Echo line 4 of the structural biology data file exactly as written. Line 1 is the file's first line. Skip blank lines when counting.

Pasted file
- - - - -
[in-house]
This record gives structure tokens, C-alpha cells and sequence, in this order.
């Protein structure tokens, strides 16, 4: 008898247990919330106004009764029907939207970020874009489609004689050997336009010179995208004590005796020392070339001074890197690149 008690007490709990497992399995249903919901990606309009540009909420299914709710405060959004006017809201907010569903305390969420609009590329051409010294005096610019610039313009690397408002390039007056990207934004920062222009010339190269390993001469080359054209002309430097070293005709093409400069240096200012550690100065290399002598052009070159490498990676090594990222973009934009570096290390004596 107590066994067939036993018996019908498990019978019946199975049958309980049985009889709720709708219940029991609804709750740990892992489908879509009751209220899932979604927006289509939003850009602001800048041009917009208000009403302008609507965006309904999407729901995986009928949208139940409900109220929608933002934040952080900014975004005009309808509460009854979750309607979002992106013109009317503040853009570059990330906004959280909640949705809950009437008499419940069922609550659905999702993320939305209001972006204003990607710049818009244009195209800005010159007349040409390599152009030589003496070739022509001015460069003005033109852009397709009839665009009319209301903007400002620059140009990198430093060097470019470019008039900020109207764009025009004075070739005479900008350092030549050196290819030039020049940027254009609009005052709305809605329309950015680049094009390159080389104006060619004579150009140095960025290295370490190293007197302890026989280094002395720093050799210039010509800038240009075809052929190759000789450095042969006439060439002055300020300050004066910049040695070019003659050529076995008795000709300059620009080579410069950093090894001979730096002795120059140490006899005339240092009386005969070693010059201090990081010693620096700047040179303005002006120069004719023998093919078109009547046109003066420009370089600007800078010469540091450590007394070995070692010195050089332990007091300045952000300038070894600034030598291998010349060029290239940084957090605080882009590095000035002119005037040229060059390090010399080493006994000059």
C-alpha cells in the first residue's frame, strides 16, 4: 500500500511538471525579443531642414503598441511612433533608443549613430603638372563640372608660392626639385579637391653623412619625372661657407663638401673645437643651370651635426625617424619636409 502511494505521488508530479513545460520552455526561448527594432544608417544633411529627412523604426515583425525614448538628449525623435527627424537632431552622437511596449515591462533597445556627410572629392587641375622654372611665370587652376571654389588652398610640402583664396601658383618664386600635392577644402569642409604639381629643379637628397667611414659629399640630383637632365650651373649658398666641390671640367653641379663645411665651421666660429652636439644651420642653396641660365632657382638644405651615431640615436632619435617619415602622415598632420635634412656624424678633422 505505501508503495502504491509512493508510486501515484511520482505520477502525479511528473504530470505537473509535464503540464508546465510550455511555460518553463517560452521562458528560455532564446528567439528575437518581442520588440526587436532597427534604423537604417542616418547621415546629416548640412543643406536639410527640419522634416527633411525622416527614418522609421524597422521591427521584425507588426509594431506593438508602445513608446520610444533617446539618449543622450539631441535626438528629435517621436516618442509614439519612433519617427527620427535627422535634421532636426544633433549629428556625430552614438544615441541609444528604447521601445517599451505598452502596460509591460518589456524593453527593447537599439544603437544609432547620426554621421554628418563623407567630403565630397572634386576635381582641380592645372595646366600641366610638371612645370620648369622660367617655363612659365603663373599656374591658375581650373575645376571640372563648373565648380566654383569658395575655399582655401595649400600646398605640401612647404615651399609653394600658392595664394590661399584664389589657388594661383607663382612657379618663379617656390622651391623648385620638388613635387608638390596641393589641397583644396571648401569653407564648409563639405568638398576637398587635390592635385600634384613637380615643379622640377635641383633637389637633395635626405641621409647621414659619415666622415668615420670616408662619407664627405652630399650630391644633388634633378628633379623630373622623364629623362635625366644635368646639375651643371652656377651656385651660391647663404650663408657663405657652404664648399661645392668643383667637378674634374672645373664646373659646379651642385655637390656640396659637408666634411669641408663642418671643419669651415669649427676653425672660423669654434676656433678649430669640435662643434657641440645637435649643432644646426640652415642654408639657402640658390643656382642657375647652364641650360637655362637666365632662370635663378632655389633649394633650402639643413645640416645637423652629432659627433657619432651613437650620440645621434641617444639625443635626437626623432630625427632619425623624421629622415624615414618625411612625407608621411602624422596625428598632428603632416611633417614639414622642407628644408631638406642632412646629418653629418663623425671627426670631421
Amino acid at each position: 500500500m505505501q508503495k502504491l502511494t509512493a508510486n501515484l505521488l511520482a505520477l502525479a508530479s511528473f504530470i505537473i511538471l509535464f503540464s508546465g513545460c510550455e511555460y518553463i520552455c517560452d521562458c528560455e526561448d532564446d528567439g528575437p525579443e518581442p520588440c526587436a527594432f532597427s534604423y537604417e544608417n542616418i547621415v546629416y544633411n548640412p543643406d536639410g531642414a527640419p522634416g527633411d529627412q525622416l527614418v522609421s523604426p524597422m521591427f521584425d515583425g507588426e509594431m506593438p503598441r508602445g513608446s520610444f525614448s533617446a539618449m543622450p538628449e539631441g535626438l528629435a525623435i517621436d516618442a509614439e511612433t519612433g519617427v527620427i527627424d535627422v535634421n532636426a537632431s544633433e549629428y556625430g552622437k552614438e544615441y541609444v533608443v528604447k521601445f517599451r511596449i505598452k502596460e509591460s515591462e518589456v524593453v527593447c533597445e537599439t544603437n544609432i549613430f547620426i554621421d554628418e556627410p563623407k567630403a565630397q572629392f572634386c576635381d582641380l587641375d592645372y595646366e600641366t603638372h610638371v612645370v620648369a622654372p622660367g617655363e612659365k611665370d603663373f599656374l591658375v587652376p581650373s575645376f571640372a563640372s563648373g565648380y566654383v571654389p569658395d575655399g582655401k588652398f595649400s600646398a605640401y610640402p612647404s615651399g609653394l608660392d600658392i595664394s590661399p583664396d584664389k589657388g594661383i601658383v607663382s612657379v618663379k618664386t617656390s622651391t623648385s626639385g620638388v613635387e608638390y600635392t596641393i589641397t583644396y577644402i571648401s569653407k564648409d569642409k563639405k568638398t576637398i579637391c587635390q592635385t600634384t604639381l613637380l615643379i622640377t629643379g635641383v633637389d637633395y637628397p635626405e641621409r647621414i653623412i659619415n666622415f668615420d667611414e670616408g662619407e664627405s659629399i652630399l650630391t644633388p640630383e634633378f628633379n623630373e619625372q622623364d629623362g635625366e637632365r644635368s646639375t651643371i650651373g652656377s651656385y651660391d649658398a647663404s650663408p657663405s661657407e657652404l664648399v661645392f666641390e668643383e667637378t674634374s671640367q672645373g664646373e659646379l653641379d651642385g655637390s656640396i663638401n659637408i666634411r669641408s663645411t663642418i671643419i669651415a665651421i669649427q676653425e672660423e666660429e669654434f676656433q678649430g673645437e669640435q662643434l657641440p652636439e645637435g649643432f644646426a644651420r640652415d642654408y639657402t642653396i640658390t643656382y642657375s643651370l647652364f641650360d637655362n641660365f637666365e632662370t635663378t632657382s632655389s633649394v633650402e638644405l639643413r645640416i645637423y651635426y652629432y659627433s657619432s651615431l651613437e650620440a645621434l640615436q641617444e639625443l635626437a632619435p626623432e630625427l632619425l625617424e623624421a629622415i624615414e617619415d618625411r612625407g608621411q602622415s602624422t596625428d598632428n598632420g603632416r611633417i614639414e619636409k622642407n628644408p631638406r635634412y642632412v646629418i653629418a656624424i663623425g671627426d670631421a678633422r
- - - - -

C-alpha cells in the first residue's frame, strides 16, 4: 500500500511538471525579443531642414503598441511612433533608443549613430603638372563640372608660392626639385579637391653623412619625372661657407663638401673645437643651370651635426625617424619636409 502511494505521488508530479513545460520552455526561448527594432544608417544633411529627412523604426515583425525614448538628449525623435527627424537632431552622437511596449515591462533597445556627410572629392587641375622654372611665370587652376571654389588652398610640402583664396601658383618664386600635392577644402569642409604639381629643379637628397667611414659629399640630383637632365650651373649658398666641390671640367653641379663645411665651421666660429652636439644651420642653396641660365632657382638644405651615431640615436632619435617619415602622415598632420635634412656624424678633422 505505501508503495502504491509512493508510486501515484511520482505520477502525479511528473504530470505537473509535464503540464508546465510550455511555460518553463517560452521562458528560455532564446528567439528575437518581442520588440526587436532597427534604423537604417542616418547621415546629416548640412543643406536639410527640419522634416527633411525622416527614418522609421524597422521591427521584425507588426509594431506593438508602445513608446520610444533617446539618449543622450539631441535626438528629435517621436516618442509614439519612433519617427527620427535627422535634421532636426544633433549629428556625430552614438544615441541609444528604447521601445517599451505598452502596460509591460518589456524593453527593447537599439544603437544609432547620426554621421554628418563623407567630403565630397572634386576635381582641380592645372595646366600641366610638371612645370620648369622660367617655363612659365603663373599656374591658375581650373575645376571640372563648373565648380566654383569658395575655399582655401595649400600646398605640401612647404615651399609653394600658392595664394590661399584664389589657388594661383607663382612657379618663379617656390622651391623648385620638388613635387608638390596641393589641397583644396571648401569653407564648409563639405568638398576637398587635390592635385600634384613637380615643379622640377635641383633637389637633395635626405641621409647621414659619415666622415668615420670616408662619407664627405652630399650630391644633388634633378628633379623630373622623364629623362635625366644635368646639375651643371652656377651656385651660391647663404650663408657663405657652404664648399661645392668643383667637378674634374672645373664646373659646379651642385655637390656640396659637408666634411669641408663642418671643419669651415669649427676653425672660423669654434676656433678649430669640435662643434657641440645637435649643432644646426640652415642654408639657402640658390643656382642657375647652364641650360637655362637666365632662370635663378632655389633649394633650402639643413645640416645637423652629432659627433657619432651613437650620440645621434641617444639625443635626437626623432630625427632619425623624421629622415624615414618625411612625407608621411602624422596625428598632428603632416611633417614639414622642407628644408631638406642632412646629418653629418663623425671627426670631421